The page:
"Children like your music."
Translation:Дети любят твою музыку.
I wrote дети твою музыку любят. I guess word order is just as important in Russian as it is in English. so much for inflection.
The natural word order is to place the direct object after the verb (unless it's a pronoun; direct objects expressed by pronouns might go before the verb). When you switch the usual word order, you show that one of the words switched needs to be emphasised.
So, the sentence «Де́ти твою́ му́зыку лю́бят» adds emphasis to 'лю́бят', for example, to show contrast:
- Роди́телям не нра́вится твоя́ му́зыка, а вот де́ти твою му́зыку лю́бят. 'Parents don't like your music, but children like it.'
- Я тако́е не слу́шаю, но де́ти твою́ му́зыку лю́бят. 'I don't listen to such things, but [my] kids do like your music.'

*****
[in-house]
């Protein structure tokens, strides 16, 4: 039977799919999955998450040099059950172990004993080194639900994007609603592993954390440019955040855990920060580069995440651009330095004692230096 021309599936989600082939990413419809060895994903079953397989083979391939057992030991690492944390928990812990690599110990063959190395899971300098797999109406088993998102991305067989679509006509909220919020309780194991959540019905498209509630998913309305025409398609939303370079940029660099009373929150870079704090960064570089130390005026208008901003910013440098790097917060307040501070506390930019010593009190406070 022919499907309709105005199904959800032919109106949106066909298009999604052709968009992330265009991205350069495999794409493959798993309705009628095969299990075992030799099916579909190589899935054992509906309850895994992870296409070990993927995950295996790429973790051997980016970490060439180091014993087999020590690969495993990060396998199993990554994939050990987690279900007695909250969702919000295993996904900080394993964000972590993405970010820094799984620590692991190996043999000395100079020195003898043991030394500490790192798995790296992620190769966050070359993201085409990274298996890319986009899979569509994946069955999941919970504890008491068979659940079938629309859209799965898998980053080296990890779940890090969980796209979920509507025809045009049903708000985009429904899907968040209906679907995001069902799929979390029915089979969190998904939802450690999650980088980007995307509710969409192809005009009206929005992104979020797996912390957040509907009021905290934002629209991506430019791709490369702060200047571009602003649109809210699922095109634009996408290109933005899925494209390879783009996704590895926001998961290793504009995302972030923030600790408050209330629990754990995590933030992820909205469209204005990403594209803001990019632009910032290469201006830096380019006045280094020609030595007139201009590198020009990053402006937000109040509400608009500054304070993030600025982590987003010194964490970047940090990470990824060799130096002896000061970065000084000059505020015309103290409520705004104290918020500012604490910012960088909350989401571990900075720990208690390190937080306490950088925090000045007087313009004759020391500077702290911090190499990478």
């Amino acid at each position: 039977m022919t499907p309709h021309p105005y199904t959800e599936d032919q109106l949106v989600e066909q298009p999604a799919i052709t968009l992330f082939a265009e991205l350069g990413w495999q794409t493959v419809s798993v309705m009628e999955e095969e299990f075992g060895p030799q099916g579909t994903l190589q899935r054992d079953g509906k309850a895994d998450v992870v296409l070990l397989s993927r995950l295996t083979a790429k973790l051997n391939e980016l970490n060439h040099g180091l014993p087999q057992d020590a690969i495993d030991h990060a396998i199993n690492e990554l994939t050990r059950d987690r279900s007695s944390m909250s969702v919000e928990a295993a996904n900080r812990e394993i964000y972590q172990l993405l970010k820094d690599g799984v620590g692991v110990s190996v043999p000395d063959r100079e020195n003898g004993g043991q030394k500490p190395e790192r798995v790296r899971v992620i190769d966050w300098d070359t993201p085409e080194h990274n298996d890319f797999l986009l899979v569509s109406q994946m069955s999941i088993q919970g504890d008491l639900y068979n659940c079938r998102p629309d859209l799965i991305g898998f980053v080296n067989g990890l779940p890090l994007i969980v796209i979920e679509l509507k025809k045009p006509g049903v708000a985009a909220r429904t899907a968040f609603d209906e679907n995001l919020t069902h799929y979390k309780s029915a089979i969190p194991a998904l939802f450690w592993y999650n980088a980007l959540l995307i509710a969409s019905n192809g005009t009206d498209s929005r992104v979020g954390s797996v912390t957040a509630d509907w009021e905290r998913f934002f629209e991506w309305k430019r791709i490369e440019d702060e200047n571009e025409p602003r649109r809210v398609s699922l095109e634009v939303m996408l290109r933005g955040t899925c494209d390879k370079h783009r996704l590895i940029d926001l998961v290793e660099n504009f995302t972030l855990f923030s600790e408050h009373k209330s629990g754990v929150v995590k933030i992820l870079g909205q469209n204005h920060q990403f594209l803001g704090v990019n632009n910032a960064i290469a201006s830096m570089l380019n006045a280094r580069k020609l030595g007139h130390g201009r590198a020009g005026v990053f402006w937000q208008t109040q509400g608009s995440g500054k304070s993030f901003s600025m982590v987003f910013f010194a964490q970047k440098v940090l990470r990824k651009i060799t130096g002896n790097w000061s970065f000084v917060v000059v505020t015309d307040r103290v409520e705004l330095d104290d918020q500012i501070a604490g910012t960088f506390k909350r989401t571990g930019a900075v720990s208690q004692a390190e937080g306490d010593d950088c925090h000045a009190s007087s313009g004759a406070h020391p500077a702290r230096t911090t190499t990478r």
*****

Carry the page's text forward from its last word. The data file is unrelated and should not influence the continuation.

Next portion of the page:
Here, «лю́бят» is emphasised to show that it's an important difference, contrasted with the fact expressed in the previous sentence.
However, when used without a context, as a stand-alone sentence, «Де́ти твою́ му́зыку лю́бят» sounds awkward and unnatural.
Yes. Both лю́бит and лю́бят are pronounced /'lʲubʲɪt/. Since «и» and «я» are unstressed, they are reduced in pronunciation.
They might be distinguished in careful speech, but usually they are pronounced in the same way.